How Sara Georgini Does History with the John Adams PapersHistorians in the News
tags: archives, John Adams, primary sources
Editor’s note: This is the twenty-fifth entry in a series on how historians—especially contingent historians and those employed outside of tenure-track academia—do the work of history. If you know of someone we should interview, or would like to be interviewed yourself, send an email with the subject line HOW I DO HISTORY to email@example.com.
Sara Georgini (@sarageorgini on Twitter) is a public historian and series editor for The Papers of John Adams. Here’s how she does history.
What’s your current position? How long have you worked there?
I am the Series Editor of The Papers of John Adams, part of the Adams Papers editorial project based at the Massachusetts Historical Society (MHS) in Boston, where I have worked since 2008. I spent many joyful hours in the reading room scouring rare church records for my master’s thesis on revolutionary Anglicans, and when I heard of a job opening here, I leapt at it. Public history is my passion. Our goal at the Adams Papers is to bring people into dialogue with the past through primary sources. The Adams Papers comprise a quarter of a million manuscript pages, or 608 microfilm reels—all open for research onsite and online. We have the incredible opportunity to show and tell ten generations’ worth of the American experience, from the Declaration to disunion. The Adamses wrote for the archive, always hoping to be heard. Plus, they operated at the heart of American political and cultural power for more than two centuries. Curious and cosmopolitan, the globetrotting Adams family offers a backstage pass to American history.
Tell us about the MHS, the work it does and the people there.
The MHS is the nation’s first historical society, created in 1791 as a way to preserve early American manuscripts and artifacts relating to the Revolution. And then we kept on collecting, preserving, and communicating what we discovered. It’s a welcoming scholarly home to many. One of the many perks is that I see my fellow scholars as their projects grow and change, from that first call slip to a full-blown book talk. My MHS colleagues are endlessly curious about the treasures under this roof and always eager to share their finds. It’s real ensemble work, too. Psst, graduate programs: Sing the praises of humanities teamwork; good collaboration is a key skill. At MHS we have a steady symphony of work afoot in our public programs, donor events, new publications, researcher assistance, digital projects, National History Day support, and much more. Clocking in at MHS means taking to heart the American Historical Association’s terrific credo to broaden the definition of historical scholarship while nurturing engagement with diverse audiences. We think a lot about voices and choices: who “gets” to tell a narrative, and why. We also have the chance to change it, so finding and cultivating new interpretations is a daily goal.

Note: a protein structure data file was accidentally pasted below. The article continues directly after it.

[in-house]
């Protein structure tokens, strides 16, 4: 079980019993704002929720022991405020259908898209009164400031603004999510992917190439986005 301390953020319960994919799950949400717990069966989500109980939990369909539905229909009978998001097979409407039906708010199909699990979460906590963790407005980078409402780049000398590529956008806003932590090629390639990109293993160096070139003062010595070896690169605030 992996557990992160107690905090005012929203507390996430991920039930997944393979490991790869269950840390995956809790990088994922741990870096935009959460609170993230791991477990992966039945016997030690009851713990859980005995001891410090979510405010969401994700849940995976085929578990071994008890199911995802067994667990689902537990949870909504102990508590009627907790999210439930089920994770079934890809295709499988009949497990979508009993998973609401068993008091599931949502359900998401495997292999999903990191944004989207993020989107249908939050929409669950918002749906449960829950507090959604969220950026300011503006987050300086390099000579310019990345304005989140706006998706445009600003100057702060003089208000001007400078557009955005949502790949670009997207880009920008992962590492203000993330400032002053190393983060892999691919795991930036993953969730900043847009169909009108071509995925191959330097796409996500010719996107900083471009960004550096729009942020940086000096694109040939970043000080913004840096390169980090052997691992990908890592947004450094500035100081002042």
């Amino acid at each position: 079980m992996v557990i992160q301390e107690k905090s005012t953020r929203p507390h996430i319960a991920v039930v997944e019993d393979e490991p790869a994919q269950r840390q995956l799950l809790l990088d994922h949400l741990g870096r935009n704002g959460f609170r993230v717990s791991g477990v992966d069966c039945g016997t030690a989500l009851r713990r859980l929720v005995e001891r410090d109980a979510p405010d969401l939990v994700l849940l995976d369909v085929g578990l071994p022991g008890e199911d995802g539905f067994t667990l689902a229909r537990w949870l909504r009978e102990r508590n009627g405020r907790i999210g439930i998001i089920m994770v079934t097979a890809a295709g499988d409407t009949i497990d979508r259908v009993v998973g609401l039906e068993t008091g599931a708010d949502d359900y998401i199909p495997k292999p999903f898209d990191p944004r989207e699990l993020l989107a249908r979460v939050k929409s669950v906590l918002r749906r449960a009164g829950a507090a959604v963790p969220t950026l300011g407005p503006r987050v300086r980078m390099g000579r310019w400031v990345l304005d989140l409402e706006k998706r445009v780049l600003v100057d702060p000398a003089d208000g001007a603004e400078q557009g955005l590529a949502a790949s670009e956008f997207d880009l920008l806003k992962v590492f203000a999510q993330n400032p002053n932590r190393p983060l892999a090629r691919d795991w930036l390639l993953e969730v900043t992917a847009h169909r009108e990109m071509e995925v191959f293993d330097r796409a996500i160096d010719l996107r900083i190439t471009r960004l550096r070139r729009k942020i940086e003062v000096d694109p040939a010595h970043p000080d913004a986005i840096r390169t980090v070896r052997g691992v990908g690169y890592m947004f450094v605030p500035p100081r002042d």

You’re the Series Editor for the Adams Papers Editorial Project. What does a Series Editor do and tell us about the Adams Papers? Why should scholars consult this source?
My job as Series Editor is to lead the research, writing, and production of every Papers of John Adams volume, every year. Here’s an inside look at our process. We’re currently in the Adams presidency (no spoilers, please!) so we’re focused on thinking about the relationship between executive and popular power. As we move from manuscript to book, we 1) create an authoritative transcription for scholars 2) provide annotation that puts peoples, places, and events in historical context and 3) make it all accessible through a clear, cogent index. We publish the diaries, letters, and papers of John and Abigail Adams and their descendants. But that’s not all. Our volumes chart changes in U.S.-Indigenous relations, foreign affairs, gender roles, and partisan politics. When the project began in the 1950s, editor Lyman H. Butterfield and his colleagues thought that making the papers available would set “a new north” for scholars. We still make that a main part of our mission, and we love to hear how people use the archives.
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